How much flagellation is required? I'd prefer just "acknowledgement". That's all. To use my example of "Hyperion", if I were recommending it to a friend, I'd say, "Hey, read this great book! Don't expect good female characters, but otherwise the book's amazing!" If it's a Lovecraft story with racist elements, "Hey, you've got to read this great HPL story! But just so you know, fair warning, the story's a bit racist because HPL was utterly terrified by non-white people." Just let your friends know what they're in for, and let them make their own decisions.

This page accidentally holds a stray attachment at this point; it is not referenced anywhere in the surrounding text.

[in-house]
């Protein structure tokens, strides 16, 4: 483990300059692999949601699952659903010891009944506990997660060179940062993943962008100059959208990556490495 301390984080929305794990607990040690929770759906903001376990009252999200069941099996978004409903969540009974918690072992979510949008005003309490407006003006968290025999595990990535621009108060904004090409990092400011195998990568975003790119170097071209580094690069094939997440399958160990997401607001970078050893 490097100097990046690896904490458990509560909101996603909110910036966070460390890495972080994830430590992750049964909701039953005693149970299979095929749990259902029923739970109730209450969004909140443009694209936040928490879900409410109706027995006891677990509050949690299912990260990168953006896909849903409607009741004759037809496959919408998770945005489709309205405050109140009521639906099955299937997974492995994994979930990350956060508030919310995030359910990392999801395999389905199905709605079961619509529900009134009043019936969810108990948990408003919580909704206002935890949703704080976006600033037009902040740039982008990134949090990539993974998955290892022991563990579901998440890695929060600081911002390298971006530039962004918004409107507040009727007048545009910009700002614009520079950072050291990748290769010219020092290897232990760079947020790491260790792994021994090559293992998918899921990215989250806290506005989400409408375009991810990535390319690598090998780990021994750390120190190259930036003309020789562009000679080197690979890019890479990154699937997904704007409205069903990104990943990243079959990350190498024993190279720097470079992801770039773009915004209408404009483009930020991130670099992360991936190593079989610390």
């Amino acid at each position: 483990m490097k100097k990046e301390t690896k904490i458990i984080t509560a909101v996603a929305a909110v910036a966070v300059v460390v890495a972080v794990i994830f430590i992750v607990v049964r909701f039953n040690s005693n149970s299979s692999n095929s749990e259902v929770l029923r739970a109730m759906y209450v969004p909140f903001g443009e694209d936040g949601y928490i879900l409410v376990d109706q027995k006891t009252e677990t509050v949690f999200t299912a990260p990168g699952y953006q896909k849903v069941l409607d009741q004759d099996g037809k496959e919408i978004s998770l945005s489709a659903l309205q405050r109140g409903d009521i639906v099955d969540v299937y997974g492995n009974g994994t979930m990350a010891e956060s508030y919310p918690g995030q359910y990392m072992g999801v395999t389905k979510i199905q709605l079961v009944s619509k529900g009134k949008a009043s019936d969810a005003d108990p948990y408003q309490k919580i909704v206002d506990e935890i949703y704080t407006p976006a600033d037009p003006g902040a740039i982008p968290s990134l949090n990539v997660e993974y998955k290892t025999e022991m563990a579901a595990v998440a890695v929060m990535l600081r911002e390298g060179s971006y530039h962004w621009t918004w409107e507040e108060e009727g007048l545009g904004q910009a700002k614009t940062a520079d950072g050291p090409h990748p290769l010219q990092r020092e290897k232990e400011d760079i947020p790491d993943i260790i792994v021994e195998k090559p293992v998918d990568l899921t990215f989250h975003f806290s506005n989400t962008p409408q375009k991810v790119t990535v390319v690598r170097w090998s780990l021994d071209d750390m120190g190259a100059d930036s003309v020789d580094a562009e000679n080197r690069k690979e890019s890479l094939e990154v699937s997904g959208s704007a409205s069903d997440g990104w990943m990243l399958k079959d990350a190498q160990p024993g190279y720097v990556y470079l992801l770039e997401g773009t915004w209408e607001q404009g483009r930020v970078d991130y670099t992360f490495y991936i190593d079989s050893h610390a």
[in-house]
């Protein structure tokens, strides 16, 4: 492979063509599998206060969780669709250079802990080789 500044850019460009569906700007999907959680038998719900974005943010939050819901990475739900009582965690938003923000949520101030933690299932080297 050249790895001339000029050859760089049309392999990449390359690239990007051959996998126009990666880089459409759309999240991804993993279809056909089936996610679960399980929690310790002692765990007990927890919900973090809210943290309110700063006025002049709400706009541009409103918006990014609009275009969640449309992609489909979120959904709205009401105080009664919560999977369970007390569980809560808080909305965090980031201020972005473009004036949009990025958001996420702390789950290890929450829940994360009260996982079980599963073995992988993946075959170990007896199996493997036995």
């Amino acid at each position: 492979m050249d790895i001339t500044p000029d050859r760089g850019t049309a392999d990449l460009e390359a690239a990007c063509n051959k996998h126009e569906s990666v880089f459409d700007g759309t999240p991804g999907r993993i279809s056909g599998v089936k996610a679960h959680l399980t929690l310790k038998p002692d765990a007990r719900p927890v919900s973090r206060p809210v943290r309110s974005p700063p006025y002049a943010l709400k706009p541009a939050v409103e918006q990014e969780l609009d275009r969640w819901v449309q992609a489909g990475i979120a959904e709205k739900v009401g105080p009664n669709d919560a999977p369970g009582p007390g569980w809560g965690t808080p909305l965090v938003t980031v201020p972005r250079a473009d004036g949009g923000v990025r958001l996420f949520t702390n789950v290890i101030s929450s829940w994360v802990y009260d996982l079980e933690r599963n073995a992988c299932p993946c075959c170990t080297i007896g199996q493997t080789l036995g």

And unfortunately, even given the warning, sometimes friends and fellow forumites won't be able to move past dismissal. Which sucks when you're in the group that really enjoyed the story and wanted to discuss the merits. But it might be helpful to note that the people who truly dismiss something will probably never show up on the forums to discuss it (or read the book). Those who DO show up to say how much they hated a story because of the racism/sexism/etc are really only trying to show their friends their plates and point out they got served a portion of crap. They're just looking for acknowledgement. If we all just acknowledge the crap without trying to explain it away, there's no argument. Unfortunately that's not how these conversations tend to go down.